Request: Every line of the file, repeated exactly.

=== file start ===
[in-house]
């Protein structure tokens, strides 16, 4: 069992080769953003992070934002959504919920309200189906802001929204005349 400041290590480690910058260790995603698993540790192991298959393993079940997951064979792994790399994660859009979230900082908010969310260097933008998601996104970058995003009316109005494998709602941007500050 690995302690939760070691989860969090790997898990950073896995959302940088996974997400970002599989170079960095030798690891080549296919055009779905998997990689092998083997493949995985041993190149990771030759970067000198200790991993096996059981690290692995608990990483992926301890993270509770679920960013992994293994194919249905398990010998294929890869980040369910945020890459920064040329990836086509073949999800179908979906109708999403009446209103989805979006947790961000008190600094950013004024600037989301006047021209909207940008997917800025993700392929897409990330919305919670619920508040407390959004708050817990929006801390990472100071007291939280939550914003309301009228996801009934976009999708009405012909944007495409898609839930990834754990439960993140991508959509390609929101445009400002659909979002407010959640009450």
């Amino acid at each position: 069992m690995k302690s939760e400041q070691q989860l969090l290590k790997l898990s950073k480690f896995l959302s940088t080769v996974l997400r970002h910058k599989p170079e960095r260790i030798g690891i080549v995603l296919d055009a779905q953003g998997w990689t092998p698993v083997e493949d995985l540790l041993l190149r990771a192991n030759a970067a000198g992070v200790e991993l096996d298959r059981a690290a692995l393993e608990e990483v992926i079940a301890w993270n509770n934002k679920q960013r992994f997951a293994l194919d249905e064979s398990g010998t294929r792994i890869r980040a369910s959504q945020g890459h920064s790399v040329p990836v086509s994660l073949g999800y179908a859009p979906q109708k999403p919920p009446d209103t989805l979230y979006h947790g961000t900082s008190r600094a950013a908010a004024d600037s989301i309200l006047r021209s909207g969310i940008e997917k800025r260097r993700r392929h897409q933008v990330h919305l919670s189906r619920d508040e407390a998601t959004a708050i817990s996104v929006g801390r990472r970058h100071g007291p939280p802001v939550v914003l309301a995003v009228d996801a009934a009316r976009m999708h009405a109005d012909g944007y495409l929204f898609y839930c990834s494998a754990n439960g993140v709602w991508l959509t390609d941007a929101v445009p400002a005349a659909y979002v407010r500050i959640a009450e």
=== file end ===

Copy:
[in-house]
């Protein structure tokens, strides 16, 4: 069992080769953003992070934002959504919920309200189906802001929204005349 400041290590480690910058260790995603698993540790192991298959393993079940997951064979792994790399994660859009979230900082908010969310260097933008998601996104970058995003009316109005494998709602941007500050 690995302690939760070691989860969090790997898990950073896995959302940088996974997400970002599989170079960095030798690891080549296919055009779905998997990689092998083997493949995985041993190149990771030759970067000198200790991993096996059981690290692995608990990483992926301890993270509770679920960013992994293994194919249905398990010998294929890869980040369910945020890459920064040329990836086509073949999800179908979906109708999403009446209103989805979006947790961000008190600094950013004024600037989301006047021209909207940008997917800025993700392929897409990330919305919670619920508040407390959004708050817990929006801390990472100071007291939280939550914003309301009228996801009934976009999708009405012909944007495409898609839930990834754990439960993140991508959509390609929101445009400002659909979002407010959640009450």
């Amino acid at each position: 069992m690995k302690s939760e400041q070691q989860l969090l290590k790997l898990s950073k480690f896995l959302s940088t080769v996974l997400r970002h910058k599989p170079e960095r260790i030798g690891i080549v995603l296919d055009a779905q953003g998997w990689t092998p698993v083997e493949d995985l540790l041993l190149r990771a192991n030759a970067a000198g992070v200790e991993l096996d298959r059981a690290a692995l393993e608990e990483v992926i079940a301890w993270n509770n934002k679920q960013r992994f997951a293994l194919d249905e064979s398990g010998t294929r792994i890869r980040a369910s959504q945020g890459h920064s790399v040329p990836v086509s994660l073949g999800y179908a859009p979906q109708k999403p919920p009446d209103t989805l979230y979006h947790g961000t900082s008190r600094a950013a908010a004024d600037s989301i309200l006047r021209s909207g969310i940008e997917k800025r260097r993700r392929h897409q933008v990330h919305l919670s189906r619920d508040e407390a998601t959004a708050i817990s996104v929006g801390r990472r970058h100071g007291p939280p802001v939550v914003l309301a995003v009228d996801a009934a009316r976009m999708h009405a109005d012909g944007y495409l929204f898609y839930c990834s494998a754990n439960g993140v709602w991508l959509t390609d941007a929101v445009p400002a005349a659909y979002v407010r500050i959640a009450e």